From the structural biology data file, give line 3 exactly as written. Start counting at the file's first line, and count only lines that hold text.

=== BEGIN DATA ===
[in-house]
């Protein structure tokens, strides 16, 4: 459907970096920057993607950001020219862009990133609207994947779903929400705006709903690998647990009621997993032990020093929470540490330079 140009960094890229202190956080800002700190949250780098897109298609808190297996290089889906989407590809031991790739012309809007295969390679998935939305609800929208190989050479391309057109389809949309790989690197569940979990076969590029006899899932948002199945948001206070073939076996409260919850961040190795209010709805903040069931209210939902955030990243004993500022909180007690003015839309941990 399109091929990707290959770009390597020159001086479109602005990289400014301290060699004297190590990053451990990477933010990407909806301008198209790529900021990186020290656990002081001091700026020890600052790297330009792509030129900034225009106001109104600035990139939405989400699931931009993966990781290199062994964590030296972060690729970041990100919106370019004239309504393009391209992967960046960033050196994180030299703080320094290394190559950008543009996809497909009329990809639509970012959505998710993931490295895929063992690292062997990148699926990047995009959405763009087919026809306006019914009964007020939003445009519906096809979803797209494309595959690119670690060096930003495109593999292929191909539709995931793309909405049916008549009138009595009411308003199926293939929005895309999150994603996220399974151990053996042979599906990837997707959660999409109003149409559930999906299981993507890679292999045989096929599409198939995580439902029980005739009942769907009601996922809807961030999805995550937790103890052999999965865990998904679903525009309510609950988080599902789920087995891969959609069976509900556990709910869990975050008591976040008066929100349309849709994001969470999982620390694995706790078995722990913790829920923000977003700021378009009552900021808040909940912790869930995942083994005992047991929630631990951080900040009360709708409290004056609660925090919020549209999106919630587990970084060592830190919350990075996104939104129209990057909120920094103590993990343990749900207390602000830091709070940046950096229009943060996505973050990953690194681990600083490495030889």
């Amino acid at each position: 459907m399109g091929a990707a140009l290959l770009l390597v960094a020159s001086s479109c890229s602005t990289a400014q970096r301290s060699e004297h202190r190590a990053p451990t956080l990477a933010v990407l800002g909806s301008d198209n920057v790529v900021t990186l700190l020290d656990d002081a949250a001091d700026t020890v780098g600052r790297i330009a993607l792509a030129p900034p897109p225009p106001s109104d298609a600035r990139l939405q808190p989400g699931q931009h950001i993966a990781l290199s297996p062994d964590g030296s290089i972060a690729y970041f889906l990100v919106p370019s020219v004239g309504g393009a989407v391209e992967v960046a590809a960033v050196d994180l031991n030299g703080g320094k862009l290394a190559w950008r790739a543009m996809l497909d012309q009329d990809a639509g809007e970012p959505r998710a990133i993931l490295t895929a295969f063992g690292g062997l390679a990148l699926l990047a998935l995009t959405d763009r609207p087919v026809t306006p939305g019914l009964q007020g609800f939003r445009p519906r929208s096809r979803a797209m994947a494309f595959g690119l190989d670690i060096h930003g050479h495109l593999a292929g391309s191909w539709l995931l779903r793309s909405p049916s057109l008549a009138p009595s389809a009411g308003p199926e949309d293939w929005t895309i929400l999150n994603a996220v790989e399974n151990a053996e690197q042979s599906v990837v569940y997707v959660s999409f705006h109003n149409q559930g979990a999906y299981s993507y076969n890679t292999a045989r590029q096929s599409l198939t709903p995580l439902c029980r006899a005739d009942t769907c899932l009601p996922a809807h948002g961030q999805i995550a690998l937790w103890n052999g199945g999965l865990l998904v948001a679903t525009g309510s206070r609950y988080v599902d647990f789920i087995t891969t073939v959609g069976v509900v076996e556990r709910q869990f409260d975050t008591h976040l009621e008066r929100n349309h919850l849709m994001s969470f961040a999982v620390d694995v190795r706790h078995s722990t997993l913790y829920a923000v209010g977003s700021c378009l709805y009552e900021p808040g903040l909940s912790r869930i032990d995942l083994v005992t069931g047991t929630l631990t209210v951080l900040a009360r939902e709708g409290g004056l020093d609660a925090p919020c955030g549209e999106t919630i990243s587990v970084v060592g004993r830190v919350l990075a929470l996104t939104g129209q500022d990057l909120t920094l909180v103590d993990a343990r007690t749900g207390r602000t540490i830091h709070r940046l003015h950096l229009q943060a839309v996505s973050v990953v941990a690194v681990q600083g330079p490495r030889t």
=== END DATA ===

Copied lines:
């Amino acid at each position: 459907m399109g091929a990707a140009l290959l770009l390597v960094a020159s001086s479109c890229s602005t990289a400014q970096r301290s060699e004297h202190r190590a990053p451990t956080l990477a933010v990407l800002g909806s301008d198209n920057v790529v900021t990186l700190l020290d656990d002081a949250a001091d700026t020890v780098g600052r790297i330009a993607l792509a030129p900034p897109p225009p106001s109104d298609a600035r990139l939405q808190p989400g699931q931009h950001i993966a990781l290199s297996p062994d964590g030296s290089i972060a690729y970041f889906l990100v919106p370019s020219v004239g309504g393009a989407v391209e992967v960046a590809a960033v050196d994180l031991n030299g703080g320094k862009l290394a190559w950008r790739a543009m996809l497909d012309q009329d990809a639509g809007e970012p959505r998710a990133i993931l490295t895929a295969f063992g690292g062997l390679a990148l699926l990047a998935l995009t959405d763009r609207p087919v026809t306006p939305g019914l009964q007020g609800f939003r445009p519906r929208s096809r979803a797209m994947a494309f595959g690119l190989d670690i060096h930003g050479h495109l593999a292929g391309s191909w539709l995931l779903r793309s909405p049916s057109l008549a009138p009595s389809a009411g308003p199926e949309d293939w929005t895309i929400l999150n994603a996220v790989e399974n151990a053996e690197q042979s599906v990837v569940y997707v959660s999409f705006h109003n149409q559930g979990a999906y299981s993507y076969n890679t292999a045989r590029q096929s599409l198939t709903p995580l439902c029980r006899a005739d009942t769907c899932l009601p996922a809807h948002g961030q999805i995550a690998l937790w103890n052999g199945g999965l865990l998904v948001a679903t525009g309510s206070r609950y988080v599902d647990f789920i087995t891969t073939v959609g069976v509900v076996e556990r709910q869990f409260d975050t008591h976040l009621e008066r929100n349309h919850l849709m994001s969470f961040a999982v620390d694995v190795r706790h078995s722990t997993l913790y829920a923000v209010g977003s700021c378009l709805y009552e900021p808040g903040l909940s912790r869930i032990d995942l083994v005992t069931g047991t929630l631990t209210v951080l900040a009360r939902e709708g409290g004056l020093d609660a925090p919020c955030g549209e999106t919630i990243s587990v970084v060592g004993r830190v919350l990075a929470l996104t939104g129209q500022d990057l909120t920094l909180v103590d993990a343990r007690t749900g207390r602000t540490i830091h709070r940046l003015h950096l229009q943060a839309v996505s973050v990953v941990a690194v681990q600083g330079p490495r030889t």